Created by President Franklin D. Roosevelt in 1935 as one of his "New Deal" programs, Social Security is one of the most important government programs in American history. This social insurance program was established to provide pensions to retired workers age 65 and older that might otherwise have no source of income. According to the PBS network show, NOW, the original act was amended in 1993, extending benefits to the spouses and children of deceased Americans who made contributions.
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The Old Age and Survivors Insurance and Disability Insurance is the division of the Social Security Administration that provides benefits to children who survive their parents. According to the Social Security Administration's 2010 Fast Facts and Figures, more than 1.25 million children receive benefits as the result of their parent's death. To qualify, the child must be your biological or adopted child, or your dependent step child.
The parent must have worked at least 10 years and paid some Social Security tax in their lifetime. The child must also be unmarried.The child must be under the age of 18 or up to age 19 if still in high school. Children with disabilities--physical, mental or developmental--can receive survivor benefits as long as the disability was diagnosed before his or her 22nd birthday.
Families seeking to obtain the benefit on behalf of the child must provide a series of verification documents. The application requires the Social Security numbers of both the deceased parent and the child, as well as the child's birth certificate. The guardian must also present proof of the parent's death, usually in the form of a government-issued death certificate.
Social Security direct deposits monthly payments into checking accounts or offers a government-issued debit card. The child's benefits are based on the parent's earnings and future benefit. A child is entitled to 75 percent of the parent's basic Social Security payment. The payments from the deceased family member's account can benefit multiple children and spouses, as long as the total family benefit does not exceed 150 to 180 percent of what the parent would have received if he were still alive.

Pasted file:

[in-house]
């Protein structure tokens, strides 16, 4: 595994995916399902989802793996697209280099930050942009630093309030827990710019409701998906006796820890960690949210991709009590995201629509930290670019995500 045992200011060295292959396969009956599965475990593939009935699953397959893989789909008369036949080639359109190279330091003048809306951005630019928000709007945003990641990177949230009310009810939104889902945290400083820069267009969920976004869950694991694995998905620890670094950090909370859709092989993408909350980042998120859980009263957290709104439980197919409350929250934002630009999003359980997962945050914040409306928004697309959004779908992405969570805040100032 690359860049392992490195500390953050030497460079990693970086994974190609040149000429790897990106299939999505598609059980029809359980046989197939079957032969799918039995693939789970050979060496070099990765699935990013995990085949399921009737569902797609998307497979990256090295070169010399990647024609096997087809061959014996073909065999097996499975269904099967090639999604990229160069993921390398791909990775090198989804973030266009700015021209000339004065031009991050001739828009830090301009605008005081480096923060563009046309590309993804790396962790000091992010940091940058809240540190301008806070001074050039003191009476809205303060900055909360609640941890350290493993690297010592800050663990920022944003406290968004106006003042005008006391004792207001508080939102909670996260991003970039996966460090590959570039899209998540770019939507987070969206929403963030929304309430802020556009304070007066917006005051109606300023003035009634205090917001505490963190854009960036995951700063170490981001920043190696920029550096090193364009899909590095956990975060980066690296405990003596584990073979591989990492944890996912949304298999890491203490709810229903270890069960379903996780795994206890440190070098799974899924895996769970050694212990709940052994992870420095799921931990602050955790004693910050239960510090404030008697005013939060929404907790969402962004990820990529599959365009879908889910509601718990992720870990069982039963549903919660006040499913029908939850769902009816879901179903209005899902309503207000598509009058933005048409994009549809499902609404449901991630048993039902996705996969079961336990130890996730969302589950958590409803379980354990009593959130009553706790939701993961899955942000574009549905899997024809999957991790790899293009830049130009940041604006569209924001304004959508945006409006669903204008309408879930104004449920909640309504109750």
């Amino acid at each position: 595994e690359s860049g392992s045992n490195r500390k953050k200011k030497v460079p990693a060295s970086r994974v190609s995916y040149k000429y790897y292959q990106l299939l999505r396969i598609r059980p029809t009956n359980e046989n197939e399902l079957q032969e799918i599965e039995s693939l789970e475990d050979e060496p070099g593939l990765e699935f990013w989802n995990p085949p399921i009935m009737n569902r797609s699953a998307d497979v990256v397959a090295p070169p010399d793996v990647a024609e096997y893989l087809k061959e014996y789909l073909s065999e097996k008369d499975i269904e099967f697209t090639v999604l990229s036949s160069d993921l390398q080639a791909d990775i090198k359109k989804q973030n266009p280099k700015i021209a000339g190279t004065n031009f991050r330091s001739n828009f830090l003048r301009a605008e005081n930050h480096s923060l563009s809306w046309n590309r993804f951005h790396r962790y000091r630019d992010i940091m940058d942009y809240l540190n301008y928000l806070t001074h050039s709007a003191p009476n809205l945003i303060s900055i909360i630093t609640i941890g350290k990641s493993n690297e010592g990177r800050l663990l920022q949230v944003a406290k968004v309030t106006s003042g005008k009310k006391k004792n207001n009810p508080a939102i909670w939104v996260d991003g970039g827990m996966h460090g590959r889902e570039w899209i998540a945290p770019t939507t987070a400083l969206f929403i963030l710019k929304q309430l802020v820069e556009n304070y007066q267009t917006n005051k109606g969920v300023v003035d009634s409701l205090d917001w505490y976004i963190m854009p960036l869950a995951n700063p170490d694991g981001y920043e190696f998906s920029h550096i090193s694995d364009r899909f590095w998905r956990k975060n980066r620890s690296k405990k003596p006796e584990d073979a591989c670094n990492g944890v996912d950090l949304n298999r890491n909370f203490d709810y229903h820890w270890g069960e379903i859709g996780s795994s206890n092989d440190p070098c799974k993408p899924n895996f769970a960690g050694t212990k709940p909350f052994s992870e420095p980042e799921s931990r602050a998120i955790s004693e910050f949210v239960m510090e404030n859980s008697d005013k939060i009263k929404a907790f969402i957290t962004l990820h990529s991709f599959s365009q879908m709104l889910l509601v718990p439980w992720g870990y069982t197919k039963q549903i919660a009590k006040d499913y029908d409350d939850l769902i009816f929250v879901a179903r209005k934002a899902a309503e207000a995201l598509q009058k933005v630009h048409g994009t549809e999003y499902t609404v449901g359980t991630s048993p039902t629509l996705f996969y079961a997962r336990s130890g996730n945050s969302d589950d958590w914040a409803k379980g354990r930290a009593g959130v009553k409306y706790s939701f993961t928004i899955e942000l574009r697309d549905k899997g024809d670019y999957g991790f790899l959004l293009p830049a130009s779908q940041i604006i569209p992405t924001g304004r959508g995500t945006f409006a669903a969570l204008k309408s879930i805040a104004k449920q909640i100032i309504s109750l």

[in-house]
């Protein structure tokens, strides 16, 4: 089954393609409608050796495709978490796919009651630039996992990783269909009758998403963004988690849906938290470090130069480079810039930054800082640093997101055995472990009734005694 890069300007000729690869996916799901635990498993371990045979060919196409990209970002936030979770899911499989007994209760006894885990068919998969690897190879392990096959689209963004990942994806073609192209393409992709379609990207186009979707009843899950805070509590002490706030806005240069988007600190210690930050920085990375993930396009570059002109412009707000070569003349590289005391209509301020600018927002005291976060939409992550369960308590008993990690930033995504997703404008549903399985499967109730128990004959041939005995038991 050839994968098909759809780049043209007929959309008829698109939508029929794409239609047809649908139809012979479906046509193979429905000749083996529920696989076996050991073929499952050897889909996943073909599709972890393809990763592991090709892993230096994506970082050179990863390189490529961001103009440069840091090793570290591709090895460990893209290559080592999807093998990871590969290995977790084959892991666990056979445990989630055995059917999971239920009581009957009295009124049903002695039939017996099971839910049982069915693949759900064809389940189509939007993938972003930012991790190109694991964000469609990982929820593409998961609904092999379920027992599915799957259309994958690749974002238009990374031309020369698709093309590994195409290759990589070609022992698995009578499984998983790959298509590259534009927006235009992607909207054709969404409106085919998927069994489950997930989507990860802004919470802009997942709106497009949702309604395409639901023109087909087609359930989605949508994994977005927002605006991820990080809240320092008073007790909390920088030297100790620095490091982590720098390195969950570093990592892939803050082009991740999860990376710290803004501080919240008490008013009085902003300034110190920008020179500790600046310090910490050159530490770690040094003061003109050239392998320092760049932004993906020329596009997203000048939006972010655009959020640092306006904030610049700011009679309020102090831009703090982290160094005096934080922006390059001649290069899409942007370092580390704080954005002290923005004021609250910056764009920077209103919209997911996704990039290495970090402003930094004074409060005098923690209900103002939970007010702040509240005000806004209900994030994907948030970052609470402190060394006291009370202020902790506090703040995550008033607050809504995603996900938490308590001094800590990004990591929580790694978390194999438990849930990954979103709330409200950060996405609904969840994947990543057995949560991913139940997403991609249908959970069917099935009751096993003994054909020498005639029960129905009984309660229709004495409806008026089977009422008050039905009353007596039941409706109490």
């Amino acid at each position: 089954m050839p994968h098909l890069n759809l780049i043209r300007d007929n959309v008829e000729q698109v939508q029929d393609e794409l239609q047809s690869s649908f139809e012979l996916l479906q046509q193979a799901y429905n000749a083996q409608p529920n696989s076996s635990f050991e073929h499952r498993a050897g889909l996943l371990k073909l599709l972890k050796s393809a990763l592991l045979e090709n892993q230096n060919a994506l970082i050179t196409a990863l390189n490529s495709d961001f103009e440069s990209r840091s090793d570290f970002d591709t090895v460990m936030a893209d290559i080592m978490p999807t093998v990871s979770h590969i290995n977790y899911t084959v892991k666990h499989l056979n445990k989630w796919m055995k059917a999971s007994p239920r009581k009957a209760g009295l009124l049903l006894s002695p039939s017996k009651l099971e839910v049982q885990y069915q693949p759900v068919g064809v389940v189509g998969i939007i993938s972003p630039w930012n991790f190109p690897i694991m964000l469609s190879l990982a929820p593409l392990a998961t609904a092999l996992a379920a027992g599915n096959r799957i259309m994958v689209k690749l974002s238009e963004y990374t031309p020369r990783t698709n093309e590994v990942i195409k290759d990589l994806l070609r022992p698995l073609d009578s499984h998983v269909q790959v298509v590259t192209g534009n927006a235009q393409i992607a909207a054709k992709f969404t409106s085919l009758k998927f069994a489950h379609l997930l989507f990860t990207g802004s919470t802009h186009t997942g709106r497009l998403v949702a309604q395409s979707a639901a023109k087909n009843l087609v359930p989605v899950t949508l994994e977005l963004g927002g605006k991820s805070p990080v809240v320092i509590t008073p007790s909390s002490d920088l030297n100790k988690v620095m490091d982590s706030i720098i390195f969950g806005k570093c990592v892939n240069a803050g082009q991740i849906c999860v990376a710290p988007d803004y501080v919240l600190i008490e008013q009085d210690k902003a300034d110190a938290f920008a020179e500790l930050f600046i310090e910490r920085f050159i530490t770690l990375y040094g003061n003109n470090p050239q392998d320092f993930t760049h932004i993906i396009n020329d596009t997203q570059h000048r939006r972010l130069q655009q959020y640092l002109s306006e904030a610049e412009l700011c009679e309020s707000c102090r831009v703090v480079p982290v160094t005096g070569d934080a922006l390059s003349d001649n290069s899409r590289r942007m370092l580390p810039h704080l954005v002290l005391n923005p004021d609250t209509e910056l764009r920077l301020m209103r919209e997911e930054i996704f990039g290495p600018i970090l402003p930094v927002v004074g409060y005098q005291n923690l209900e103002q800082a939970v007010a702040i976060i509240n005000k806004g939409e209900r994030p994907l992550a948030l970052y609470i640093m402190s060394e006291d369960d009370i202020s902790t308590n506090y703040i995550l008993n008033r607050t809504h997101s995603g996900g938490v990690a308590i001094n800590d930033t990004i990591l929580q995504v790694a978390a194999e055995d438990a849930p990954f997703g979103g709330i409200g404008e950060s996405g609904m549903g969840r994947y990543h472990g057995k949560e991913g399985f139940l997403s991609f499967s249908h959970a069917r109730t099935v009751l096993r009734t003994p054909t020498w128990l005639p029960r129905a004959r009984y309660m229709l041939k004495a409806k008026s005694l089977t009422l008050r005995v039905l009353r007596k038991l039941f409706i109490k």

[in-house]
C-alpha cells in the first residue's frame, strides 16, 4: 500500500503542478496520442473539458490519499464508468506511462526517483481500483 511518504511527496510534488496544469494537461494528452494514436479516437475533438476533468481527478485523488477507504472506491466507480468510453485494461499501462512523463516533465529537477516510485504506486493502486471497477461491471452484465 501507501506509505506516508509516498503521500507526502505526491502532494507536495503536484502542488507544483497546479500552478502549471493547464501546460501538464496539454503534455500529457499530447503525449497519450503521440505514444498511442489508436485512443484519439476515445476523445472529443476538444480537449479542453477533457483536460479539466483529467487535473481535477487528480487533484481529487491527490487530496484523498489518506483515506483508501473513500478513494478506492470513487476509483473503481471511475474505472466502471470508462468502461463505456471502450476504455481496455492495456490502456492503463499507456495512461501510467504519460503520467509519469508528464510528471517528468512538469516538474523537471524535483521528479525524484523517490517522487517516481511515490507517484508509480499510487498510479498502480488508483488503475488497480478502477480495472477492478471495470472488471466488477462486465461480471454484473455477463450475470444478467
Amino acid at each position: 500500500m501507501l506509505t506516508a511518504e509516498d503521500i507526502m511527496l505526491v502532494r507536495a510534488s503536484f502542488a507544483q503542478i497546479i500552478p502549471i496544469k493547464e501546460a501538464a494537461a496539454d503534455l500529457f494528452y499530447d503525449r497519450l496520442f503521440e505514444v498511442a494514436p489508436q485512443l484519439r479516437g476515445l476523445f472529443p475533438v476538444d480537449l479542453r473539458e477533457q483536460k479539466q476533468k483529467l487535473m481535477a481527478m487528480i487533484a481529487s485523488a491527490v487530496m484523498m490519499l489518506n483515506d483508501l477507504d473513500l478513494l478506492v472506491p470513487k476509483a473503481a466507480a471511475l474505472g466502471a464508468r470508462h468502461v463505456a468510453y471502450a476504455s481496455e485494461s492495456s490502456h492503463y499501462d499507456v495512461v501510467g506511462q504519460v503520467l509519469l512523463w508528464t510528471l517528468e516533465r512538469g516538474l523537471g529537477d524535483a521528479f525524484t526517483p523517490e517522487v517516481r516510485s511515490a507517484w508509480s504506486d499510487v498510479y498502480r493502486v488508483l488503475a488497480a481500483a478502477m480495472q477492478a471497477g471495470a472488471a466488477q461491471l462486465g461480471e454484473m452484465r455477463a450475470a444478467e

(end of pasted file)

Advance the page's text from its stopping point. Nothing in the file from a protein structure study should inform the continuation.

In addition to the monthly payment to the child, a lump sum may also be paid out. In the event that the child is orphaned and awarded to a guardian, the child may receive what is known as the Social Security death benefit, which is a payment of $255, as of August 2010. The payment is made as long as there is no surviving spouse and the child meets the survivor benefit eligibility requirements during the month of the parent's death.
President Ronald Reagan amended the Social Security Act in 1983. Discouraged about the financial health of the program, Reagan began taxing benefits paid by the Social Security Administration. The legislation permitted taxes to be collected, as long as the adjusted gross income plus 50 percent of the benefits paid exceeded $25,000. The IRS advises that the amount of income tax that the child must pay on his benefits "depends on the total amount of income and benefits for the taxable year."